We sit in the waiting room,
for we have grown accustomed
to waiting for so many things,
not wanting to rush a life that
appears ever more finite in duration.
We stare at our phones, struggling
to see, to help bide the time, an irony
not lost for we are here because
our vision is problematic or worse.
Erasmus said the one-eyed man
is King in the land of the blind,
and many here hope for that
period of regency before they, too
become common citizens
of a land they hoped never to see.
Today we welcome the rain, hope
that the wheaty winter lawn will
show some other color under its care.
The birds ignore the clouds,
accept the rain, care little how
our lawn looks, their next meal
of always greater importance.
I am losing the vision in one eye,
know I may soon be king
of the country of the blind,
and sadly curse Erasmus
for his gift of proverb, one
that slipped off the tongue
when my eye could still see it.
We will welcome the sun tomorrow
or the day after, for too much
rain or sun demands change
and nothing is really ever
wholly within our control.
Bow before a king
and you may be rewarded
but bow before a teacher
and expect to be shunned.
Which has something to offer?
Ask the teacher why he shuns you
and he will turn you away.
One offers a bit of gold,
one offers a priceless gem.
Gold can buy you many things
but the gem is worthless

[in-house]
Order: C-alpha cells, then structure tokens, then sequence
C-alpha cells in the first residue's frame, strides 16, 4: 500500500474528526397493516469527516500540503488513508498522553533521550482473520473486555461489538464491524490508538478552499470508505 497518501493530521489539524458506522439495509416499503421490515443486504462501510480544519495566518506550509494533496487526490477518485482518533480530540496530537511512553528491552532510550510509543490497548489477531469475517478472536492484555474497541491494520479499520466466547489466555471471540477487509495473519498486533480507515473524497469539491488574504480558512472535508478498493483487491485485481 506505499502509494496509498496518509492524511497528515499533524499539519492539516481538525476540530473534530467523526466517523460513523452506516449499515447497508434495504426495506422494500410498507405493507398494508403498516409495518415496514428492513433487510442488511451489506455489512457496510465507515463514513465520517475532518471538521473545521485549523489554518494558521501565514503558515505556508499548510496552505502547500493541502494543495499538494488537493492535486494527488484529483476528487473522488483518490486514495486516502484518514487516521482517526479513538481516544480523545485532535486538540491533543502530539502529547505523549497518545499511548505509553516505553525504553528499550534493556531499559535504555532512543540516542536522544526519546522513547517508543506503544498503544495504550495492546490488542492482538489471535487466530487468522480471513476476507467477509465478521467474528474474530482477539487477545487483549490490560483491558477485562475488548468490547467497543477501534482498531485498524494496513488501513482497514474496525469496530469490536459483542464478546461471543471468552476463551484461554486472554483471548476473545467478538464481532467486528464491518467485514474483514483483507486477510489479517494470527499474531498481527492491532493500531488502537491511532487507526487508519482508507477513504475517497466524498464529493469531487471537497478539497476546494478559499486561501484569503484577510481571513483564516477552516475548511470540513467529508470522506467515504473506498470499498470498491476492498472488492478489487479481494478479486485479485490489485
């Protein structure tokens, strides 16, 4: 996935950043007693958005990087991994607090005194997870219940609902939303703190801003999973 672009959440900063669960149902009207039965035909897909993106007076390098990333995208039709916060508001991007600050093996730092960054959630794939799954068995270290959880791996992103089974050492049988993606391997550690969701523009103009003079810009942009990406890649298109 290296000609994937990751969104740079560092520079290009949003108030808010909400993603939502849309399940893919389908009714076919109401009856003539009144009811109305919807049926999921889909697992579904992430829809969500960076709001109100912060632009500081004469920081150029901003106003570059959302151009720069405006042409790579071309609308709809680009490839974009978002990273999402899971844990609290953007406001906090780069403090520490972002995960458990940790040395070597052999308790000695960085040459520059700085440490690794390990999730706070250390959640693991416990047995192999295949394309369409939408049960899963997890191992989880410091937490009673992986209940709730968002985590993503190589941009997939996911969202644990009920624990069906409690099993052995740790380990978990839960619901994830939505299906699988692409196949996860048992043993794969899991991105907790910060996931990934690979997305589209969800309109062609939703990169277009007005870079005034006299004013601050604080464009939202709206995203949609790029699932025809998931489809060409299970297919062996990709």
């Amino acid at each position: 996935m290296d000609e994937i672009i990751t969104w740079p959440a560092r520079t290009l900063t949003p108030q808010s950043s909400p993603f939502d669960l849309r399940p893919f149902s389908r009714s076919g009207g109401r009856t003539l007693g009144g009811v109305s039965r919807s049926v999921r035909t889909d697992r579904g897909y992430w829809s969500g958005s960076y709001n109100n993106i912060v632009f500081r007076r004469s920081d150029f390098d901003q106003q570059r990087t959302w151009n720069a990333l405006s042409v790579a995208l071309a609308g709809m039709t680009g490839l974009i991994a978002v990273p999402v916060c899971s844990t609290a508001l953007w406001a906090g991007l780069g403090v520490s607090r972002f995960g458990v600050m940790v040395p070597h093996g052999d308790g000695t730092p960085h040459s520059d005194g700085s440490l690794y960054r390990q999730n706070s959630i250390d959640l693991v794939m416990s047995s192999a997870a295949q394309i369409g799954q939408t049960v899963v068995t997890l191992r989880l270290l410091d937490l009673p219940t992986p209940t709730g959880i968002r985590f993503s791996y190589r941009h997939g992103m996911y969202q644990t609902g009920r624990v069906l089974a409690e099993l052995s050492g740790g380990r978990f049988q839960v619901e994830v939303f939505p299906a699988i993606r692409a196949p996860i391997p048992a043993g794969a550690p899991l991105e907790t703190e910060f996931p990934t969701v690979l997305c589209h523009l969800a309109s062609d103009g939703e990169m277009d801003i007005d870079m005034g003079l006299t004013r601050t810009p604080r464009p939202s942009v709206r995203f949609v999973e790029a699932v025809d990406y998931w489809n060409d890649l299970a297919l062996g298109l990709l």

to all but he to who it is given.
Pick carefully, for here
the fool and wise man
walk separate paths.
A reflection on Case 81 of the Iron Flute Koans
Walking down the helical
road, untwisting as you go
you discover places
you never imaginged
like the path you
thought you knew well.
Stop and claim
your new heritage,
on an alien map,
bury yourself in books
of new and ancient history.
Pause here and consider
a King of Scotland,
knights and lords,
in the far distance
know that you claim
a link to a man
so honored that he
died by hanging, but
was then beheaded
and drawn and quartered.
Too late to unswab
your cheek, so simply
enjoy your ride.
As King, newly appointed,
he mulled over what to do
for his first official act.
The predecessor King was known
to be much a recluse, one
who tolerated people as
a necessity of a Kingdom,
and he would say, a good
source of revenue to the King.
That one didn’t last long, never
imagined the people could
rise up and overthrow a monarch.
He would be more benevolent,
but he did need to make
a strong initial statement.
It came to him – and he
issued a decree banning all
mirrors and shiny surfaces
in public, and he knew
it was a good idea when
everyone else grew ever older,
and he, he knew, never aged a day.
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Tell me what you see, he says,
and be as precise as possible.
I suppose I see exactly what you see,
we are looking at the same thing,
at the same time, so how can it be
any different for me then you?
Are you seeing through my eyes?
He smiles, for if so, I’d like you
to get out of my head immediately,
it is already too crowded in here.
You have a pondering look, you probably
want to know why I would like
you tell me what you see.
See, I have only one working eye
and in the kingdom in which we find ourselves,
that hardly makes me King.
We kept them together to protect them,
he said, though we did make the men
wear the red And yellow badge.
You must understand, this was for their good.
We didn’t want them corrupted
by our Catholicism, so we had to ensure
we would not mingle with and debase them.
There were our bankers, without them
the King would’ve made tax demands on us
and a kingdom cannot long survive
on the broken backs and empty pockets of its people.
And anyway, they knew they need not comply,
after all what’s a pound of silver fine to a Jew.